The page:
I had two great-uncles who served with the AIF, both killed at Pozieres within days of each other. Last year I also traced a family member who was able to share a letter from a third great-uncle about the death of a fourth great-uncle (my grandfather and five of his brothers served; three came back). Uncle Edwin had tried to get to the bedside of his dying brother Sidney, but arrived a couple of hours too late. His letter to his parents is very poignant, the death of this third son coming only several months after the loss of two others.

      Voted up, thanks for sharing.

    • phdast7 profile image

      Theresa Ast 6 years ago from Atlanta, Georgia

      What an incredible Hub. What an incredible slice of life and a young man's experience during World War I. Are you doing research and writing an essay? paper? or book? about this young man? Do you have access to these letters because they are family papers? Fascinating and important stuff. Definitely "sharing" this Hub.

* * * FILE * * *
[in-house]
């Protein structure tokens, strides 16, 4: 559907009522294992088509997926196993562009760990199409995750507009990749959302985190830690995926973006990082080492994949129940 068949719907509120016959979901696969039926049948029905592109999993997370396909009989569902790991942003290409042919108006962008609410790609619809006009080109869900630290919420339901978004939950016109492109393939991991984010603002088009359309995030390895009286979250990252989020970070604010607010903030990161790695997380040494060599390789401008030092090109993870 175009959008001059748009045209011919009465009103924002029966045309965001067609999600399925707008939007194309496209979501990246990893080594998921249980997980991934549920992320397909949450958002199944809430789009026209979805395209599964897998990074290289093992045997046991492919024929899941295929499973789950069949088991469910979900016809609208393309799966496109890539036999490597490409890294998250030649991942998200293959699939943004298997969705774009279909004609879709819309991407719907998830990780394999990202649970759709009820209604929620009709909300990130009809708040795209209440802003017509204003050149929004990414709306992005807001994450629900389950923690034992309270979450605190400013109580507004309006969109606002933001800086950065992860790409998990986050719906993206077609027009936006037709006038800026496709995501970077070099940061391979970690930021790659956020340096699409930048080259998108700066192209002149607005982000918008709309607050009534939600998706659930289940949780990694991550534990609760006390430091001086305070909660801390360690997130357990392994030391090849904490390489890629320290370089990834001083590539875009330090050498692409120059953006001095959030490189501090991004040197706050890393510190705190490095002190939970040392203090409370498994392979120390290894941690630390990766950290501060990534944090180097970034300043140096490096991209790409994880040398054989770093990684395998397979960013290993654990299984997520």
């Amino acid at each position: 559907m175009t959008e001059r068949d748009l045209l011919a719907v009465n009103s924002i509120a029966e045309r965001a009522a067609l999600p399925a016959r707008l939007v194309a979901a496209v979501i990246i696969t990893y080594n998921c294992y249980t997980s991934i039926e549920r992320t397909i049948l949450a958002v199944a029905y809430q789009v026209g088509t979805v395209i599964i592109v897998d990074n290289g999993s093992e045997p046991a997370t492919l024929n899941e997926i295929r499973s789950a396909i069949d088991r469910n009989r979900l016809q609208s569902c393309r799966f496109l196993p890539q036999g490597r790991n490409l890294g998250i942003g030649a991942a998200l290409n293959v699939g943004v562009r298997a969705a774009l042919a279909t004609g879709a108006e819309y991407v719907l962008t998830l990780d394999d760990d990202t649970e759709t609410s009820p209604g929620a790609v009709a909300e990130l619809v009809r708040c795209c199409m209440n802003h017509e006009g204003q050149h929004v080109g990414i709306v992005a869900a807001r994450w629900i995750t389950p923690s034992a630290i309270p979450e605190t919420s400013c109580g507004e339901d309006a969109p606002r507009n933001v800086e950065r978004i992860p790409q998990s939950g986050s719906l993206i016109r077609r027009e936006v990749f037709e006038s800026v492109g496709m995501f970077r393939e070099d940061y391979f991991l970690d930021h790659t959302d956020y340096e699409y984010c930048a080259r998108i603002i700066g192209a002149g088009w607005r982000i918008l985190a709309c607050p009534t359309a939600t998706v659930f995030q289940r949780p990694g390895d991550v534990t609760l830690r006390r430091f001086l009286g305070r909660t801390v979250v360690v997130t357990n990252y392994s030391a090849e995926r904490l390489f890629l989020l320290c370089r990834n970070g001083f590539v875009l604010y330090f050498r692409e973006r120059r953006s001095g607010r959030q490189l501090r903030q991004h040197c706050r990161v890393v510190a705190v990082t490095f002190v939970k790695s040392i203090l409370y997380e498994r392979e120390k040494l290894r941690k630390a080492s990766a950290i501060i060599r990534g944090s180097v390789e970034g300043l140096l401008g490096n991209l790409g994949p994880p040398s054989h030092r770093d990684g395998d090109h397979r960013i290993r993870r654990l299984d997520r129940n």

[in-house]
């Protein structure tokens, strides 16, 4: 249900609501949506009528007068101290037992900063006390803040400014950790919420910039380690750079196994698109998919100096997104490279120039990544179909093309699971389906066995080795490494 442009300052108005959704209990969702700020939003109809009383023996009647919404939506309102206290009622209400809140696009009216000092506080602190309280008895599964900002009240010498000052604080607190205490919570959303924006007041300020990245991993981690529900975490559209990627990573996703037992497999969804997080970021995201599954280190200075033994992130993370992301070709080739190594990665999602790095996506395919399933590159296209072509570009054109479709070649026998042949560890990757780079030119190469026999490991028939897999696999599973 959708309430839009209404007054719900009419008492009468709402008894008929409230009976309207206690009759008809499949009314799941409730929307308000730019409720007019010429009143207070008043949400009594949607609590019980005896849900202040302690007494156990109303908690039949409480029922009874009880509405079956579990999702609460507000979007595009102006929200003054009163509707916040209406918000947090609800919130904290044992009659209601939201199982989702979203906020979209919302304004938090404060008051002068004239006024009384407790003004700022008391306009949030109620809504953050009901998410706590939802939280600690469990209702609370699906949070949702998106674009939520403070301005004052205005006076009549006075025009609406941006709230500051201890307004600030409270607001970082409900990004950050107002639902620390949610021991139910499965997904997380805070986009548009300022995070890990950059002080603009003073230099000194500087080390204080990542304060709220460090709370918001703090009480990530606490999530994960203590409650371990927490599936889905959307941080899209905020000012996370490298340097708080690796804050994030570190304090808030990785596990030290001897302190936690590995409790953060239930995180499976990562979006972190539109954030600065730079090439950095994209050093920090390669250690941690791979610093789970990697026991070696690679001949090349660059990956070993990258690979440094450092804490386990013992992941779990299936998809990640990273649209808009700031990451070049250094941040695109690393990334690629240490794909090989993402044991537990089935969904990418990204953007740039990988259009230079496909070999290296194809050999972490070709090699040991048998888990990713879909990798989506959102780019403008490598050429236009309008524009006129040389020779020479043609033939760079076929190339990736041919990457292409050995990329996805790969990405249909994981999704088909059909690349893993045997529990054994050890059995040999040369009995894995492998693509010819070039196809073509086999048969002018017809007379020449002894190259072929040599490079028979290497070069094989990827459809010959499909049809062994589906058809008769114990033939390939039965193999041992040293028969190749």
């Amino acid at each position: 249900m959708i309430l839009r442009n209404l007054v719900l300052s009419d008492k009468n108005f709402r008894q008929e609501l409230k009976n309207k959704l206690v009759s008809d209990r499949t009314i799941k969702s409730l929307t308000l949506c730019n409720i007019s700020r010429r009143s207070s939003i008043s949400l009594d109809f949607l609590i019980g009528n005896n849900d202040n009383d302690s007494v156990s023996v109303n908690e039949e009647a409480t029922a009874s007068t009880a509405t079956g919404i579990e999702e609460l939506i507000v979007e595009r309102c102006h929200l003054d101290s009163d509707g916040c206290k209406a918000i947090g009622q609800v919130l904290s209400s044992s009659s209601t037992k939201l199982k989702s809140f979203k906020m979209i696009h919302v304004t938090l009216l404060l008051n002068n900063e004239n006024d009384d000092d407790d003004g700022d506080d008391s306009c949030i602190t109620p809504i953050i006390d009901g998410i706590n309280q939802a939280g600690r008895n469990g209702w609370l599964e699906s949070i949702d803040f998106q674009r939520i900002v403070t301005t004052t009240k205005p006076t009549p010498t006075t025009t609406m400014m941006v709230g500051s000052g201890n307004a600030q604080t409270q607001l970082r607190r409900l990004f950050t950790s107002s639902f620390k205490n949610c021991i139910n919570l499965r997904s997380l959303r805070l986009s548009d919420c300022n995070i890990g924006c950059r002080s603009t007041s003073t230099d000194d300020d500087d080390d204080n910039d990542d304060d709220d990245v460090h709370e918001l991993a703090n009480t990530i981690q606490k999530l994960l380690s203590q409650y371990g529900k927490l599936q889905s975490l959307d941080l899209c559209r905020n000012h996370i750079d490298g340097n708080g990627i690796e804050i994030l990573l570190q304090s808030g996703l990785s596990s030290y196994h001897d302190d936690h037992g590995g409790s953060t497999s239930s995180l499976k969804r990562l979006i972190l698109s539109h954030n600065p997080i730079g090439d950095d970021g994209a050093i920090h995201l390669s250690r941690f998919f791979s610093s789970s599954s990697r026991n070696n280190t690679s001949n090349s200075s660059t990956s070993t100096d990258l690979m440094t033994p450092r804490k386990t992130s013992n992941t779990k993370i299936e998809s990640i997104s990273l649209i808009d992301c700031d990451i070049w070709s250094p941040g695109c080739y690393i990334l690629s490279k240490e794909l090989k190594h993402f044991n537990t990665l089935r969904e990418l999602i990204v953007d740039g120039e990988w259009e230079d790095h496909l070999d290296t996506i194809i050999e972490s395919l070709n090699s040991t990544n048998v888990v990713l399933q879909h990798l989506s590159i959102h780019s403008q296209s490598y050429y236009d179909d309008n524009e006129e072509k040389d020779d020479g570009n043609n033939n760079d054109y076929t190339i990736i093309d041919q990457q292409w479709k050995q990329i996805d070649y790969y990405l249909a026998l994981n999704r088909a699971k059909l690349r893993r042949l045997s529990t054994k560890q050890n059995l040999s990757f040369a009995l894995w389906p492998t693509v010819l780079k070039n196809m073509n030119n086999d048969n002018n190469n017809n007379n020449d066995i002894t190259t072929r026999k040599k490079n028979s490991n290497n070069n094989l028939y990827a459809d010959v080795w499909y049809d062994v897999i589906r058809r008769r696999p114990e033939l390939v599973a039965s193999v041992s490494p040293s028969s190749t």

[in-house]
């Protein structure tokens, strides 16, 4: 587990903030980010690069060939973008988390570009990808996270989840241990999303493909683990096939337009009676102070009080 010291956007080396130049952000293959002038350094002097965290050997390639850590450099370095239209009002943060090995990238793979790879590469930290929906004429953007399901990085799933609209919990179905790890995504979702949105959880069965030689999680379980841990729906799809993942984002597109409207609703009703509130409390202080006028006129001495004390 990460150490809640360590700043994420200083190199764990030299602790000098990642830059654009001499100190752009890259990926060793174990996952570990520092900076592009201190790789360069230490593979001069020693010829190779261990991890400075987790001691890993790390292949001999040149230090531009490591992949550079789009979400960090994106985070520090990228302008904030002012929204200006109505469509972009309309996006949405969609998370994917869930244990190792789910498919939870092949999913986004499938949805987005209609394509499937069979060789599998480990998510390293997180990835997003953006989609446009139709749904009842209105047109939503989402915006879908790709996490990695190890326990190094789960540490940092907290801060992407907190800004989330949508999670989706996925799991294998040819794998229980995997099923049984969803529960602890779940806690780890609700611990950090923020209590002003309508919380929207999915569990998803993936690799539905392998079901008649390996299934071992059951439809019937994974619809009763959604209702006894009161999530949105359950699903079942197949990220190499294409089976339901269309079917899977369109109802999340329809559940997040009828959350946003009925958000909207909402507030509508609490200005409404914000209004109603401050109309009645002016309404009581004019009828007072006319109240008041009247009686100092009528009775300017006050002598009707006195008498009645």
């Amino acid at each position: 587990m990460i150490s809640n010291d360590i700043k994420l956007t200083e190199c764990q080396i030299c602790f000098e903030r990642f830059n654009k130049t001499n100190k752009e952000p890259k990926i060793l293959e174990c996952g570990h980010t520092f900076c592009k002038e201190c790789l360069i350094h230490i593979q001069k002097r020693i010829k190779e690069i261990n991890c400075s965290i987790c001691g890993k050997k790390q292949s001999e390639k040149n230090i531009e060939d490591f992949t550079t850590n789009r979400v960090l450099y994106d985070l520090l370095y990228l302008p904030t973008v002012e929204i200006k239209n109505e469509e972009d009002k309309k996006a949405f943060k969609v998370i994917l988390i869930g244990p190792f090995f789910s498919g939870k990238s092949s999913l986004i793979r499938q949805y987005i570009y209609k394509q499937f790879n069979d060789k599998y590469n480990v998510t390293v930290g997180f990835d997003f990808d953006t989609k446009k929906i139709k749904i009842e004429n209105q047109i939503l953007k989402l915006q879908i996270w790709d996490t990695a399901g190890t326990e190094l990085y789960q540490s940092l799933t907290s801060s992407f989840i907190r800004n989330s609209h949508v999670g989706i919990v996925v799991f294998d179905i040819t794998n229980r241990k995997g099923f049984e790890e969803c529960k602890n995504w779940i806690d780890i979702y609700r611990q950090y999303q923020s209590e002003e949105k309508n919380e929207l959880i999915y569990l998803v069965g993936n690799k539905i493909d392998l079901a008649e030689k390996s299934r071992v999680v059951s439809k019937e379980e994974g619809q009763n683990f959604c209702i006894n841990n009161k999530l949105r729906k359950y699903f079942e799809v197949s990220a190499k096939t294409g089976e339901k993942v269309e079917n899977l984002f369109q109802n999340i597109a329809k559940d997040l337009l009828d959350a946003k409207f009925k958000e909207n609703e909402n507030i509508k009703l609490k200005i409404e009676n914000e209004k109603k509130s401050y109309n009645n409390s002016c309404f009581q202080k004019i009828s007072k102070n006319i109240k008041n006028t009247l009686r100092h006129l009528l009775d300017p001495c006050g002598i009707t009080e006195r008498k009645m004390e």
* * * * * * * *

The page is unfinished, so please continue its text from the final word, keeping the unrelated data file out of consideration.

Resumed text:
• CASE1WORKER profile image

      CASE1WORKER 6 years ago from UNITED KINGDOM

      Thank you so much for sharing this slice of history

    • Rufus rambles profile image

      Rufus rambles 6 years ago from Australia

      @UnnamedHarald: Thanks so much for your comment and your help in reading the letter! I was hoping someone would decipher that word for me. I will have to google what 'curios' are! Just shows my age haha. Thanks again

    • UnnamedHarald profile image

      David Hunt 6 years ago from Cedar Rapids, Iowa

      I really enjoyed reading this. It's always interesting to read what the ordinary soldiers had to say. BTW, it looks like "I will send him some xxx" is "I will send him some curios". Thanks for sharing.